The Sutter Energy Centre, at its 2001 launch, was hailed as the US’s cleanest power plant – it generated electricity while using less water and natural gas than older power plants. However, in 2016 the US$300m power plant closed indefinitely – just 15 years into an expected 30- to 40-year lifespan.
The power the plant produced is no longer needed, mainly due to the construction of a plant only 40 miles away in Colusa, which opened in 2010. Two other large and efficient power plants in California are also facing closure many years ahead of schedule – like the Sutter plant, there is little need for their electricity.
To cover the cost of the new plants whose power is not needed, Californians are paying a higher premium to switch on lights or turn on stoves. In recent years, the gap between what Californians pay versus the rest of the country has nearly double to about 50%. Although California uses 2.6% less electricity annually from the grid now than in 2008, residential and business consumers together pay US$6.8b more for power than they did back then.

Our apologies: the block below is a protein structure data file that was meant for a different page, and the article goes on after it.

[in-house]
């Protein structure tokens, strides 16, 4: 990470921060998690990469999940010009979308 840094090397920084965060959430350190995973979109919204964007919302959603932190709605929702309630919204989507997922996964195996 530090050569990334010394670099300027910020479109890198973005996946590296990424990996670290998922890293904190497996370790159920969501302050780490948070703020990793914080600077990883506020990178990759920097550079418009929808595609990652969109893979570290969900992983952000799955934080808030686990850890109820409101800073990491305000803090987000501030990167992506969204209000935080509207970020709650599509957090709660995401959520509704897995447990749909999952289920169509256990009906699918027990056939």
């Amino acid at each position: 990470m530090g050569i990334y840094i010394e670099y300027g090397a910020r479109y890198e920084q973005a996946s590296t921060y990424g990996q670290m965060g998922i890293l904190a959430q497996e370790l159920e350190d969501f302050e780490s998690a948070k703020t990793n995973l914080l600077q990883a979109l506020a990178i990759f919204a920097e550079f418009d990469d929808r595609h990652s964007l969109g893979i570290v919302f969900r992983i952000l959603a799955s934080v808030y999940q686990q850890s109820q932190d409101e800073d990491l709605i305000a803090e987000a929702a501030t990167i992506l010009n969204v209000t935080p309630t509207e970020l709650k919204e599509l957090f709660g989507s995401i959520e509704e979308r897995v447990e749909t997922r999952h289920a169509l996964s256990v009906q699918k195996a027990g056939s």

The additional cost to customers will add up to many billions of dollars over the next two decades. Regulators have approved higher rates for years to come so utilities can recoup the expense of building and maintaining the new plants, transmission lines and related equipment, even if their power is not needed.
For more information on why Californians are paying billions for power they do not need, see full article.